My name is Motahhare Eslami, officially Motahareh EslamiMehdiabadi (I know, it's long!). I am an Assistant Professor at Carnegie Mellon University in the School of Computer Science, Human-Computer Interaction Institute. I am also an Academic Researcher at Facebook UX research.
My research is broadly in human-computer interaction, social computing, and data mining. I received my PhD in Computer Science from University of Illinois at Urbana-Champaign where I was advised by Professor Karrie Karahalios. In my research, I have developed techniques to investigate users’ behavior around opaque algorithmic systems, redesign these systems to communicate opaque algorithmic processes to users and provide them with a more informed, satisfying, and engaging interaction. My research has been discussed in the popular press, including Time, The Washington Post, HuffingtonPost, the BBC, CBC Radio, Fortune, Quartz, International Business Times, New Scientist, and MIT Technology Review.
I am looking for graduate students to join my new lab. If you are interested, please reach out.
Awareness of bias in algorithms is growing among scholars and users of algorithmic systems. But what can we observe about how users discover such biases, and how they communicate these biases? We developed a cross-platform audit technique that analyzed online ratings of more than 800 hotels across four hotel rating platforms and found that one site’s rating algorithm biased ratings of low-to-medium quality hotels 14-37% higher than others. Analyzing reviews of 166 users who independently also discovered this bias, we seek to understand if, how, and in what ways users perceive and manage this bias. Our analysis suggests some ways of describing common reactions to the discovery of bias on the rating platform, including efforts to inform others, efforts to correct the bias, and demonstrations of broken trust. We conclude with a discussion of how patterns in such behavior might inform design approaches that anticipate unexpected bias and provide reliable means for meaningful bias discovery and response.
Search systems in online social media sites are frequently used to find information about ongoing events and people. For topics with multiple competing perspectives, such as political events or political candidates, bias in the top-ranked results significantly shapes public opinion. However, bias does not emerge from an algorithm alone. It is important to distinguish between the bias that arises from the data that serves as the input to the ranking algorithm and the bias that arises from the ranking algorithm itself. In this paper, we propose a framework to quantify these distinct biases and apply this framework to politics-related queries on Twitter. We found that both the input data and the ranking algorithm contribute significantly to produce varying amounts of bias in the search results and in different ways. We discuss the consequences of these biases and propose mechanisms to signal this bias in social search systems interfaces.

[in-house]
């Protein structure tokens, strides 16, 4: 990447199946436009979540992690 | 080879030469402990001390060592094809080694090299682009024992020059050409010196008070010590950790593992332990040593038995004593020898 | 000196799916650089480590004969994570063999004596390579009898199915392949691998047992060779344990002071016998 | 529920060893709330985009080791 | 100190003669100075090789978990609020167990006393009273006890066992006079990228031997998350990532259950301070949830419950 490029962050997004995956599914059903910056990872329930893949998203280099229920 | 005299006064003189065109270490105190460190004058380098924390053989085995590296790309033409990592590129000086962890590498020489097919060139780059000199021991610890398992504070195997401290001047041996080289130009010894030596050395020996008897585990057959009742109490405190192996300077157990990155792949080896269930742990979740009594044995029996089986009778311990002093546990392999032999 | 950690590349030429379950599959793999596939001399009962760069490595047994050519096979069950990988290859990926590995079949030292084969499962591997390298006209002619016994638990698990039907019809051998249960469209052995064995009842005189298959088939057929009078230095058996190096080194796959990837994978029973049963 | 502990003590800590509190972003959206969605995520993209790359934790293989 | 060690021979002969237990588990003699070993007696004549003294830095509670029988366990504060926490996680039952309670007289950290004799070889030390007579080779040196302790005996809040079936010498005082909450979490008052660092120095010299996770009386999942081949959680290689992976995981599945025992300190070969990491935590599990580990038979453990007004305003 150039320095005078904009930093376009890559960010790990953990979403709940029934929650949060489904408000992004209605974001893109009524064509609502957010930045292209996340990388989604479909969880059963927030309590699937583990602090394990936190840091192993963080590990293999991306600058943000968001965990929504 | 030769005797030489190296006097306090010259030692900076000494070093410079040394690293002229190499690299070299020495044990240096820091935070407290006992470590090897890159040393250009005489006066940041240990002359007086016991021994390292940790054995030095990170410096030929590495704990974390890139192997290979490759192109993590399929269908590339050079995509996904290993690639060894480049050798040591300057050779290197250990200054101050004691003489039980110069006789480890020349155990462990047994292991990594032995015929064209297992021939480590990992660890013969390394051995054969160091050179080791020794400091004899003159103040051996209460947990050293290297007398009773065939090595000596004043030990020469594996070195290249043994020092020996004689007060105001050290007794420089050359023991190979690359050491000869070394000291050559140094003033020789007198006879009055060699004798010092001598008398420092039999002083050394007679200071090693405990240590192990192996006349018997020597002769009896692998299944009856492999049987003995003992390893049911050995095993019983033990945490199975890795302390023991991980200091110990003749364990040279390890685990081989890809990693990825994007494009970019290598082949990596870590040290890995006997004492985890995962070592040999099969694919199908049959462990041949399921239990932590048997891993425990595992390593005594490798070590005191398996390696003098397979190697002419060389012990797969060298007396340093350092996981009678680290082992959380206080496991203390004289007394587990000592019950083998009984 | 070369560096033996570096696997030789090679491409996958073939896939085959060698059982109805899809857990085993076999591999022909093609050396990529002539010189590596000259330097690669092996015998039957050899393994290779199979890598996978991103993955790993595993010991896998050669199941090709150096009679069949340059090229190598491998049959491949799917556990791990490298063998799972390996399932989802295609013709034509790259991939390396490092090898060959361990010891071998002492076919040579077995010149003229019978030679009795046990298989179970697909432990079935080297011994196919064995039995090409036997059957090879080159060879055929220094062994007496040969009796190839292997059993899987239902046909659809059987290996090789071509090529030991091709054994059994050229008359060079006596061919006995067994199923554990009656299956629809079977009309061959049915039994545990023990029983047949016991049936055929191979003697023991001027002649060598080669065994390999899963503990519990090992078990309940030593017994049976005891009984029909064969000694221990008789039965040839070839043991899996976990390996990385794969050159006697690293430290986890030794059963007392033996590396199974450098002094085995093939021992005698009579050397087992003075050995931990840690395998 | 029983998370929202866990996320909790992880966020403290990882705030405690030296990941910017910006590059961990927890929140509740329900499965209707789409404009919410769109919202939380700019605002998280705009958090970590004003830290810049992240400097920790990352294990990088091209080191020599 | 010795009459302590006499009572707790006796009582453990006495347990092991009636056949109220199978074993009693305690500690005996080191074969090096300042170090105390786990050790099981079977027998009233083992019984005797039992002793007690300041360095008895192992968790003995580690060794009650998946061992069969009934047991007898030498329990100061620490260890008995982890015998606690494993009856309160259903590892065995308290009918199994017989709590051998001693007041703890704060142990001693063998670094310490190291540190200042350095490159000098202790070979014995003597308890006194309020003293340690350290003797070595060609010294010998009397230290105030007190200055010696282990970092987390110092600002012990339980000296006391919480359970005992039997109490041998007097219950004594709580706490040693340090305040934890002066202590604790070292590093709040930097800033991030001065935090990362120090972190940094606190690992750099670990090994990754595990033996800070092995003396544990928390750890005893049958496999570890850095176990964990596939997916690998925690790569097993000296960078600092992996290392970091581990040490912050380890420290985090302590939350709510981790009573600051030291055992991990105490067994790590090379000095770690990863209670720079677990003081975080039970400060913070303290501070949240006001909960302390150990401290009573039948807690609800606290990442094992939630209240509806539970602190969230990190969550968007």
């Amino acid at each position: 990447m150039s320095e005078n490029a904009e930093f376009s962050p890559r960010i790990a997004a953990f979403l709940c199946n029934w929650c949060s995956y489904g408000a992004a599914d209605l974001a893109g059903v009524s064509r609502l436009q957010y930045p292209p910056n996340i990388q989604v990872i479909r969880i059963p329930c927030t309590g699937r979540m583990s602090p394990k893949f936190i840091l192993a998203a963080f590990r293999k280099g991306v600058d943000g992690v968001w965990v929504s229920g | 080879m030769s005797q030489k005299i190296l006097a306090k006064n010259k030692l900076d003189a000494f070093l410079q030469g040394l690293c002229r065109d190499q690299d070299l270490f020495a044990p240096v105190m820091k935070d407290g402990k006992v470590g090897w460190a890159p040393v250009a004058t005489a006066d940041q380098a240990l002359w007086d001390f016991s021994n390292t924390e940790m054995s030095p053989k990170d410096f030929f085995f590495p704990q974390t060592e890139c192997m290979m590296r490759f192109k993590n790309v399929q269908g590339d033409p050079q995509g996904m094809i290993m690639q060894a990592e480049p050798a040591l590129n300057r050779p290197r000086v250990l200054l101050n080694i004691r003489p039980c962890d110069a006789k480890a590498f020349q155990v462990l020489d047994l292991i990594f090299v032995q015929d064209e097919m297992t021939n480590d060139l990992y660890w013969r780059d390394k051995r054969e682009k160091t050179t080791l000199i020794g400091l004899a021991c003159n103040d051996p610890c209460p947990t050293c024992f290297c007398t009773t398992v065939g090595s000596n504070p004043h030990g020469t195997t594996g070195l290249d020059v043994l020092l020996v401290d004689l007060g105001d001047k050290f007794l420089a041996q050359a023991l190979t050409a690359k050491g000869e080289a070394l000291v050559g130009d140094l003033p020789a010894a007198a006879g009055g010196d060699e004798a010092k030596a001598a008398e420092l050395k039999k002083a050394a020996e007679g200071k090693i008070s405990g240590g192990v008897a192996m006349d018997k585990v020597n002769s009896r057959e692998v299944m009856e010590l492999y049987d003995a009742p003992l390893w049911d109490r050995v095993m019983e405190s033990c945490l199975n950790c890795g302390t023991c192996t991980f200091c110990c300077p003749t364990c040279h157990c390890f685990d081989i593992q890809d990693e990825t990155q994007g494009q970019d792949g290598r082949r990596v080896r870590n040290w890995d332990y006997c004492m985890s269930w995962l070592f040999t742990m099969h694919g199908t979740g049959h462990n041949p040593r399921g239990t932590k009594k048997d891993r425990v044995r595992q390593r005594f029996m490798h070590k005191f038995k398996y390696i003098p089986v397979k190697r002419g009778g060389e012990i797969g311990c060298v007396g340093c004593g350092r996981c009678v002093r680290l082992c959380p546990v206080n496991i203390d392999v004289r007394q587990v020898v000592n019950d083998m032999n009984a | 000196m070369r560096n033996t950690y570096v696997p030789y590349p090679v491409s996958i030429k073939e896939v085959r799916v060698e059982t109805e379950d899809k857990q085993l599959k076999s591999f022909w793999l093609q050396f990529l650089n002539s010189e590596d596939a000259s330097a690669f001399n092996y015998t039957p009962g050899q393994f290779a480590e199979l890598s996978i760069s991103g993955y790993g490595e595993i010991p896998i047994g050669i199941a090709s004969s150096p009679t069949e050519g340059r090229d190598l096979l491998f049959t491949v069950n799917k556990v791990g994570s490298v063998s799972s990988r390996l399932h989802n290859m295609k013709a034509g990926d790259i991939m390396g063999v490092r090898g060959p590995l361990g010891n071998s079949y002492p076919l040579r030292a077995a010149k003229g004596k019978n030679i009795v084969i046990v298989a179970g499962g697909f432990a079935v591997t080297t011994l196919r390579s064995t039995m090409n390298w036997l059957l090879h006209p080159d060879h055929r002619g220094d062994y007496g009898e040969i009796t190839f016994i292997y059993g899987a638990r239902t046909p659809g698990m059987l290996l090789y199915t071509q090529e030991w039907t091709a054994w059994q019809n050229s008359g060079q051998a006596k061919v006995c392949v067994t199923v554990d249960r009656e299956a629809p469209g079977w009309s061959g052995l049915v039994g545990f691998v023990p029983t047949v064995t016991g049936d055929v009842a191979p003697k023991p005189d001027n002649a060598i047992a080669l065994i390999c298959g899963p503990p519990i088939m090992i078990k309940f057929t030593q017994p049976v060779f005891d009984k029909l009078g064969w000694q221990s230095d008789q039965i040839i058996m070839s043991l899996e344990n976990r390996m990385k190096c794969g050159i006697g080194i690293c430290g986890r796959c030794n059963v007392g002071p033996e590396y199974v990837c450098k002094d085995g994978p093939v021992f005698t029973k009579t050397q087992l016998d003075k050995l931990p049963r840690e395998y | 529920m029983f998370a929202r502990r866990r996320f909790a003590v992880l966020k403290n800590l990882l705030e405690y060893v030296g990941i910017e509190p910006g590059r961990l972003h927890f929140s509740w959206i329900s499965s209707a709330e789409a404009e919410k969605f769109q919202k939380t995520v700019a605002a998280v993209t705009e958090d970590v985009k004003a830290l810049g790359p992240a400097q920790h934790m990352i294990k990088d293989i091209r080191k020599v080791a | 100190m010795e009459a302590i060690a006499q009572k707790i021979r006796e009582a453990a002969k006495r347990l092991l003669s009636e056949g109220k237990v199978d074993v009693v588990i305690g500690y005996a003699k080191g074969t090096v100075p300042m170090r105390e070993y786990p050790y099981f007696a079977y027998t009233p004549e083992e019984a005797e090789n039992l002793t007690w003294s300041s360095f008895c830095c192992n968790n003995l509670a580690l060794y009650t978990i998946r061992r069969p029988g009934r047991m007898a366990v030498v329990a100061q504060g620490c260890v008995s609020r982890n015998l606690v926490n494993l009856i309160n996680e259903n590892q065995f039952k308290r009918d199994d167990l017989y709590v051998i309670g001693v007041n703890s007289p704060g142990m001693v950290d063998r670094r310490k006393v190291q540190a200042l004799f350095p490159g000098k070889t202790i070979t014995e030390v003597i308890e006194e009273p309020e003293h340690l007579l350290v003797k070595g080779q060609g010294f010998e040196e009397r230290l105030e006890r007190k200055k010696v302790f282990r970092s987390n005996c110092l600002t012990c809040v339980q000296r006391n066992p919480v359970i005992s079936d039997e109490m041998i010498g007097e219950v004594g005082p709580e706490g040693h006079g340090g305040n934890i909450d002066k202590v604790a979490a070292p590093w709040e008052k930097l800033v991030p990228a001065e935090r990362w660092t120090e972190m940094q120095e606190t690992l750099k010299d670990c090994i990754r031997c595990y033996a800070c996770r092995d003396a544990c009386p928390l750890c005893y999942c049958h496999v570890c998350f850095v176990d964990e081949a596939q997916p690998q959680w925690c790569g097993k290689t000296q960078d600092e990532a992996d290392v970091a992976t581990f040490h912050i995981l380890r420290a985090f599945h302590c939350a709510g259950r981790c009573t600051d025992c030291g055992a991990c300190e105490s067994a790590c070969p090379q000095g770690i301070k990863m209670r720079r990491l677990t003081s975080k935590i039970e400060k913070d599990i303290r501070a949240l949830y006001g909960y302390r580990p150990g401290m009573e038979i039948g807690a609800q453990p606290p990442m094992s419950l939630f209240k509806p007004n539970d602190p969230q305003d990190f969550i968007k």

Our daily digital life is full of algorithmically selected content such as social media feeds, recommendations and personalized search results. These algorithms have great power to shape users' experiences yet users are often unaware of their presence. Whether it is useful to give users insight into these algorithms’ existence or functionality and how such insight might affect their experience are open questions. To address them, we conducted a user study with 40 Facebook users to examine their perceptions of the Facebook News Feed curation algorithm.
Surprisingly, more than half of the participants (62.5%) were not aware of the News Feed algorithm at all. Initial reactions for these previously unaware participants were surprise and anger. We developed a system, FeedVis, to reveal to users the difference between the algorithmically curated and an unadulterated News Feed, and used it to study how users perceive this difference. Participants were most upset when close friends and family were not shown—they had often inferred social meaning from the filtering of the feed. By the end of the study, however, participants were mostly satisfied with the content on their feeds. Following up with participants two to six months after the study, we found that for most, satisfaction levels remained similar before and after becoming aware of the algorithm, however, algorithmic awareness led users to more actively engage with Facebook and bolstered their overall feelings of control on the site.
Detecting groups or communities within social networks attracts a noticeable attention in order to analyze people collective behavior. In result of this great attention, a large number of community detection or clustering algorithms has been proposed to find the groups in social networks. However, the issue of evaluation these algorithms has not received enough consideration. This problem arises from the need of community detection algorithms to the Ground-Truth which Big Data makes it hard or impossible. Considering this problem, this project tries to use a new evaluation approach which humanizes the community detection process. Applying three different community detection algorithms over the Facebook network, we develop a Community Detection Application (CDA) which asks people to evaluate the algorithms in finding the groups of their Facebook network. We believe this new approach provides a promising step towards evaluating the community detection process in a different way.